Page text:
Volume XVn, Number 12
Serving the Elon College Ck)mmunity
Bookstore lines remain long but are moving quicker
Bookstore lines improve, still
not up to students’ satisfaction
The Book Gallery opened last
week with new computerized
registers in hopes of satisfying
students but found it still has to
"I still feel the bookstore was
better the way it was before," said
junior Stacy Boswell. "It was
customer service oriented. It was
our responsibility to get our own
books, so if we made a mistake
we couldn't blame anybody else."
Elbert Pritchard said the new
registers have helped a lot and
from Tuesday when the Book
Gallery opened until Friday
afternoon it only took students
from 5 to 20 minutes to buy their
"I only had to wait 15 to 20
minutes and besides the prices the
Book Gallery has improved," said
freshman Joe Beckhan.
"It was hard for us to have the
exact number of student helpers
needed, because they had to go to
classes too," Pritchard said.
Willie Williams, manager of
the Book Gallery, said he thinks
the Gallery is doing belter.
"It isn't taking the students as
long to get their books, although
they are having to come back
more often because books aren't
here or they were given the wrong
one," Williams said.
Senior Kelly Adkins said she
noticed there were more workers
and it only took 30 minutes to get
her books, but then she had to
wait an additional 30 minutes to
to pay for them.
Williams said since they only
received the new registers two days
before students arrived they didn't
have time to get accustomed to
them which might have saved
them some time.
"Some of the waiting was
because of students exchanging
books, switching of classes and
adding 'X' more students to a class
that was supposed to be closed out
at 20 students," Pritchard said.
"We have got to gel used to the
new m£K:hines too."
"Once we can get things
belter organized, so the student
helpers that come in can fmd all
the books quickly, I think it will
be a quicker process," Williams
"We are not stuck with this
method," Williams said. "But we
are not the ones who make that
"The Campus shop is losing
money with this setup as well,"
Boswell said. "Students used to be
able to pick up notebooks and
cards while they were wailing in
line. Not any more."
Not all bad is coming out of
the long lines though. David
Haddad, owner of Discount
Records said the lines are doing
his business more good than bad.
"Students get to know the
store and it gives the store
exposure to students who might
not come to this side of campus,"
Dick Mills, owner of Brown
and Company, said so far the lines
See Bookstore, Page 9
Study Abroad moves
on despite gulf crisis
Iloather Whiteho\i«e/Tho Pfendulum
Despite the War In The Gulf
and constant threats of terrorism in
the United Stales and abroad, the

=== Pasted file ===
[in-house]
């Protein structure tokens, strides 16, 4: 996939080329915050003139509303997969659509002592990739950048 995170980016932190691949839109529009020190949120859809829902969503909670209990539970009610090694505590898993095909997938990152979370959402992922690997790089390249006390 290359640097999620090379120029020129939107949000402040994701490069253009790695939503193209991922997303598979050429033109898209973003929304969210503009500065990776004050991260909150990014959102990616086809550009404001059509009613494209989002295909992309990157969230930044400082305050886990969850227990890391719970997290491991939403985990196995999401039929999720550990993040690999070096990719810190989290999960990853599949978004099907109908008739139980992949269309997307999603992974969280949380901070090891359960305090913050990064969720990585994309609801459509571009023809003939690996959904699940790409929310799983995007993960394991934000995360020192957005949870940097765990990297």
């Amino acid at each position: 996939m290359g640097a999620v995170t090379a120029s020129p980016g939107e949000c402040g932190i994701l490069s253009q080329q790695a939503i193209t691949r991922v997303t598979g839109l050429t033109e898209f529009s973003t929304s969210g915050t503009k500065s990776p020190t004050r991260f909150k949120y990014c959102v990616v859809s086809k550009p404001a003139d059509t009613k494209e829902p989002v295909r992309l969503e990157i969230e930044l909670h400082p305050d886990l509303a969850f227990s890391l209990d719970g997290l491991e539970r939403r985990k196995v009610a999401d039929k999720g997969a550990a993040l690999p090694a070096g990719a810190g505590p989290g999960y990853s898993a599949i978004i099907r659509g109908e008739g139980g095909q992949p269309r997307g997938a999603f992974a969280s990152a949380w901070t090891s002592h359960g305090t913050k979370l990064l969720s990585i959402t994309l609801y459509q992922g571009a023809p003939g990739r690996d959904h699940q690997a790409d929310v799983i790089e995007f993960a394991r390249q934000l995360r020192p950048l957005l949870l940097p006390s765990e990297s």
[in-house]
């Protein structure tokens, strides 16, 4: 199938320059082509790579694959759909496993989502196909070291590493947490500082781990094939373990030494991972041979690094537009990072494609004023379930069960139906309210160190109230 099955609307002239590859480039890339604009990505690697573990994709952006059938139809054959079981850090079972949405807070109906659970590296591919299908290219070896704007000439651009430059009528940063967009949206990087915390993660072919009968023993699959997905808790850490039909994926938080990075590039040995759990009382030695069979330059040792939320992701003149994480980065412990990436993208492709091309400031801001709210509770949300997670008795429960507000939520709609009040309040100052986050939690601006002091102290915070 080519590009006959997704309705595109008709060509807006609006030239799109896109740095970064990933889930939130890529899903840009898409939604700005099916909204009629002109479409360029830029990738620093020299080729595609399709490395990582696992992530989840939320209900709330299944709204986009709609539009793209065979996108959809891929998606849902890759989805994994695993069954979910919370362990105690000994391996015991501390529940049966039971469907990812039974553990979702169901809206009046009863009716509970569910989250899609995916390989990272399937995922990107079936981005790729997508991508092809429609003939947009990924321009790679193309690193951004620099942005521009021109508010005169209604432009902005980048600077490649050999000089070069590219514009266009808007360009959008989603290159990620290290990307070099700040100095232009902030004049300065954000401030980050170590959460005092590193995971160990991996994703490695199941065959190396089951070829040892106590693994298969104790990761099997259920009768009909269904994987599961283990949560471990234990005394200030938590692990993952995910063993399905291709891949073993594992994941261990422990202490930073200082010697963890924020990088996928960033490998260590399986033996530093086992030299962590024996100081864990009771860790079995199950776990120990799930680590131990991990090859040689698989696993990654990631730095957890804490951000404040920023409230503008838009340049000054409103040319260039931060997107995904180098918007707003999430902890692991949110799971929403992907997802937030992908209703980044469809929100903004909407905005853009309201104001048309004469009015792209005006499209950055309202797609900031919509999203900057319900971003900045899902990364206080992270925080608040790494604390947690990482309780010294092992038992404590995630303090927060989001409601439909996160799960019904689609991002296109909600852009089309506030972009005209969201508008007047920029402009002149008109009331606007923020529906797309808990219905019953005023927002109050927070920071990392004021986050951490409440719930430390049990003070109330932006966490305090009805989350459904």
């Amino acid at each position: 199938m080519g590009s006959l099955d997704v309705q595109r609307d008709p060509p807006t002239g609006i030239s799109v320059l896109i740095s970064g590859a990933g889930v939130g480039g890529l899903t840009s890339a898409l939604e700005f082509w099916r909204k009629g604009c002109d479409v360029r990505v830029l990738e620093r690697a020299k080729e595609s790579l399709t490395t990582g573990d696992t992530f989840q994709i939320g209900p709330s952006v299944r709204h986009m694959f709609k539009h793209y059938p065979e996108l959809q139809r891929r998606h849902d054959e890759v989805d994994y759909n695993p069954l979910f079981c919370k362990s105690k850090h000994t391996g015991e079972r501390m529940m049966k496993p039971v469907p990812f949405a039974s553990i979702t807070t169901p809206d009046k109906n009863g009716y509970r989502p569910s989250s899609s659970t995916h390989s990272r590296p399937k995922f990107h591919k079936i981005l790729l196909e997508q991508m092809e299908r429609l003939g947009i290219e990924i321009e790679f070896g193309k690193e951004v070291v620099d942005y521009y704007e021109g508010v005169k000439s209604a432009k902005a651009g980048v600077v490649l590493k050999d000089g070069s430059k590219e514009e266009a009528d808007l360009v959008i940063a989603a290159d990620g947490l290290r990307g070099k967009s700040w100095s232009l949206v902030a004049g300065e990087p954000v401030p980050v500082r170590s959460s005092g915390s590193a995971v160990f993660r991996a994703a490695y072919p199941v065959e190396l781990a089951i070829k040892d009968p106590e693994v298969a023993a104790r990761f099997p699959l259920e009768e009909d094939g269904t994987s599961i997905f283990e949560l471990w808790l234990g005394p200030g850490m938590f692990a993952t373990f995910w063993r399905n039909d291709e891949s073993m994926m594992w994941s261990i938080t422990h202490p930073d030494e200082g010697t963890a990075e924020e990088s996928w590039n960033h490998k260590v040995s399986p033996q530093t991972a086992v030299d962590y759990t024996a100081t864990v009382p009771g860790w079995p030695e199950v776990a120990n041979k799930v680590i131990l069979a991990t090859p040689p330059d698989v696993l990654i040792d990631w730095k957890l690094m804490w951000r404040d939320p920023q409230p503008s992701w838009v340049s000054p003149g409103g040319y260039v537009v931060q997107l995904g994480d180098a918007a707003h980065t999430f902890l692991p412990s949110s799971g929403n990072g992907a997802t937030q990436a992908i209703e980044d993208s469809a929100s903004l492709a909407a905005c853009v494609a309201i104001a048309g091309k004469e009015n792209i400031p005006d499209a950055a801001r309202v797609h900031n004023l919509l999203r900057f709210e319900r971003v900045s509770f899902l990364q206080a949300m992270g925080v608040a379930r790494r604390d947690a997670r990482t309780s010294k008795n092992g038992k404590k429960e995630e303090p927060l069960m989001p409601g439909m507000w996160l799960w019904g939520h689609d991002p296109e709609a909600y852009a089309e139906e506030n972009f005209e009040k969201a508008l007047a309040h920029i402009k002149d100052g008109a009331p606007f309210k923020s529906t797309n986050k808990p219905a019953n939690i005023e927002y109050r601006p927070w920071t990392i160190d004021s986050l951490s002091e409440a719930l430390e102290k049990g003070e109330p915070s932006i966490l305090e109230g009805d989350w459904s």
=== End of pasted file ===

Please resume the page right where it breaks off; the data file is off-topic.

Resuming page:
Elon College study abroad
programs arc moving full speed
Fourteen of the 44 scheduled
to participate in the spring
semester abroad cancelled their
plans. Most were afraid of the
threat of terrorism and their safety.
Thirty students are spending
the Spring semester in London.
They arrived on January 29, only
13 days after war broke out. The
group plans to return on May 13.
April Craft, a sophomore and
teaching fellow, said she had a
hard decision to make. Other
teaching fellows, including Craft
arc required to spend a semester in
London - eitlier the spring of their
sophomore or junior year - as part
of their scholarships.
"It was a hard decision to
make. Even though they told me
that security would be tight, I
didn’t think it could be that tight
in London. Also, I knew my
parents would be really worried
about me," Craft said.
Ted Toomer, a junior, also
cancelled. "After thinking it over,
I didn't think it was too wise to go
over there. Especially when I saw
the burning of the flags in front of
the American Embassy on TV,"
Marilyn Doss, a sophomore,
said her mom was worried. "My
sister has been abroad when there
was terrorism in Germany. I know
what it's like. I didn't want to go
through that." Doss said.
"I heard we had to be real
inconspicuous over there. I didn't
want to do that," Carla Handrinos,
a sophomore, said.
Dr. Bill Rich, dean of
academic affairs and director of
international programs, said that
he is in constant contact with
other universities from Michigan
to Virginia about the study abroad
programs and the current world
situation. "So far. there have been
See Abroad, Page 9
Memorial scholarship set
up in memory of Miskelly
A $10,000 scholarship in
memory of the late Robert
Rodgers Miskelly has been
established by family and friends.
Income from the endowment will
be awarded annually to a deserving
Miskelly, a member of the
freshman class, was killed in a
motorcycle accident in Elon
College on Nov. 13, 1990.
"In the few months he was
here, he made many friends and
had begun a sucessful career. His
legacy will continue now as other
students arc assisted in their
college careers through the
generosity of the Robert Rodgers
Miskelly Memorial Scholarship
Fund," said Dr. Jo Walts
Williams, vice president of
development for Elon College.
Miskelly was a graduate of
Old Mill Senior High in
Millersville, Md. He was active in
intramural football at Elon, He
was also interested in pursuing
studies in business.